A Large Sunspot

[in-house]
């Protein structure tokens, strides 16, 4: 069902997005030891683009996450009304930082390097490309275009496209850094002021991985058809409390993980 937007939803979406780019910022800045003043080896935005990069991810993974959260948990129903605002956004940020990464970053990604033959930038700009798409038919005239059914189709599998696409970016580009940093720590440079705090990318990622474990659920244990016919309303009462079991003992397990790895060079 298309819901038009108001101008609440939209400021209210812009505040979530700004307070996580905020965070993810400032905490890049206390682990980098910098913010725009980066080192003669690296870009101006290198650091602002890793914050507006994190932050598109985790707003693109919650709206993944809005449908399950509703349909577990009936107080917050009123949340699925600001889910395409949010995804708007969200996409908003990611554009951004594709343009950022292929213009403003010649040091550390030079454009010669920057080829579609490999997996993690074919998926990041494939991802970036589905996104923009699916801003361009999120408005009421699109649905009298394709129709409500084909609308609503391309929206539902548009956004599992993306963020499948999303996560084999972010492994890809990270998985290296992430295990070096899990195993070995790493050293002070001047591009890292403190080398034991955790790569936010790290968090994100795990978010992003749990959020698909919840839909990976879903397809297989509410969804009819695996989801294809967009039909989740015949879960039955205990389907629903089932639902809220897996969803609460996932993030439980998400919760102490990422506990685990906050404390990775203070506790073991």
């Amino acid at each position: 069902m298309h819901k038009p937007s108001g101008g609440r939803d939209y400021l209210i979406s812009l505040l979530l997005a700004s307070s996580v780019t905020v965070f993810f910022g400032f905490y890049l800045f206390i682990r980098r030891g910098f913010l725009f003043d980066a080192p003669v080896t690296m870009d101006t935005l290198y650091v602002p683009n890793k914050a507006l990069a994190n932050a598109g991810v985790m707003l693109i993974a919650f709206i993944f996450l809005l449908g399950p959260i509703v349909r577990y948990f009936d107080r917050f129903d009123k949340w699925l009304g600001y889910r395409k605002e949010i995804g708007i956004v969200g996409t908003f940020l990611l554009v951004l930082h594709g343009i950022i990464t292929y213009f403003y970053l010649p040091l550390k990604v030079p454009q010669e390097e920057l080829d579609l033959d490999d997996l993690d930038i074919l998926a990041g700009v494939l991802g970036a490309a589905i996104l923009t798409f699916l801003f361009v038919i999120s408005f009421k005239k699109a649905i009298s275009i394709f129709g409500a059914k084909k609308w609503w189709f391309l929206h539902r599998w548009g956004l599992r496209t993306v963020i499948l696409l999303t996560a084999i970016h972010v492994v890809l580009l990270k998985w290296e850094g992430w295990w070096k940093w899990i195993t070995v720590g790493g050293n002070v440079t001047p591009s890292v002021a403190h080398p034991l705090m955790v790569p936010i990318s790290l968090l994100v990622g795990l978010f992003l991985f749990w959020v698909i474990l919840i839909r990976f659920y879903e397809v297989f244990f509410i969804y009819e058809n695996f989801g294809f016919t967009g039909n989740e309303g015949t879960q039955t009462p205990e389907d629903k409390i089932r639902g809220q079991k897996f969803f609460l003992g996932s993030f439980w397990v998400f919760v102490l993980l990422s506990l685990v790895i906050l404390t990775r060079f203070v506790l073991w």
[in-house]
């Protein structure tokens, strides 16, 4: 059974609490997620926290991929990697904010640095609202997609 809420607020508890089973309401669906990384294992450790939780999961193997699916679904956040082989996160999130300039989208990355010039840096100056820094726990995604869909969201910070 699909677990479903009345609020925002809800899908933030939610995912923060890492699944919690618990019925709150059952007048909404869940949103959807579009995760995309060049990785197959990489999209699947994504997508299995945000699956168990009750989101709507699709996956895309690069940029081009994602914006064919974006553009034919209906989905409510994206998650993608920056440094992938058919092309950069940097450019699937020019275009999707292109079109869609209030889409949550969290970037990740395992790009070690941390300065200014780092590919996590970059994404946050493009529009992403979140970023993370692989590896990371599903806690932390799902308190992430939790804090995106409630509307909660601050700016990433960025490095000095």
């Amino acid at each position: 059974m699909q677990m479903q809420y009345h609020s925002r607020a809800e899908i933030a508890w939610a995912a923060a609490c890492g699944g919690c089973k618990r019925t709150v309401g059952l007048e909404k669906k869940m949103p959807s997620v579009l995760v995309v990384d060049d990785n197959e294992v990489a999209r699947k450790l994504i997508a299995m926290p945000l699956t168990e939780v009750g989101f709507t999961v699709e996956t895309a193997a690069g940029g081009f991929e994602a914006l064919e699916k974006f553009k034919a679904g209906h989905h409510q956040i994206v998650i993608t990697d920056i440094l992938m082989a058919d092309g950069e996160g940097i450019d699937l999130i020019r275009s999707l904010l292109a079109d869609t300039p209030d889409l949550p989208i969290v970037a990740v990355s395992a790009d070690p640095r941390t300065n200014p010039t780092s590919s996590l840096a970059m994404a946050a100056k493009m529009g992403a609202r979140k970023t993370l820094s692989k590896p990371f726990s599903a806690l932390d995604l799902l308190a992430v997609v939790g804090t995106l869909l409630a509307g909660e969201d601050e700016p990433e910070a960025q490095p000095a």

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    THE rising solar activity continues to yield, amongst other phenomena, a fairly high frequency of sunspots about six groups a day being visible. These groups are usually of moderate extent, but about a dozen seen since the beginning of 1936 may be discriminated as naked-eye spots. These spots or groups of spots have areas of not less than 500 millionths of the sun's hemisphere or about 585 million square miles. The latest of these large spots is now crossing the sun's disk, from August 25 until September 6, with central meridian passage on August 30-7 U.T. Its growth to a large spot with multiple umbrae was considerable between August 27, when its area measured 400 millionths, and August 29, when it had increased to 900 millionths. The spot was surrounded by extensive faculae, as seen in integrated light, and by flocculi as seen in hydrogen light (Hcc) or in that of ionized calcium (H and K). There was marked activity recorded with the spectrohelioscope at the Royal Observatory, Greenwich, on August 27 and 28 in particular a bright eruption, visible in JQTp as well as in Hoc, on August 28 between 10h and h

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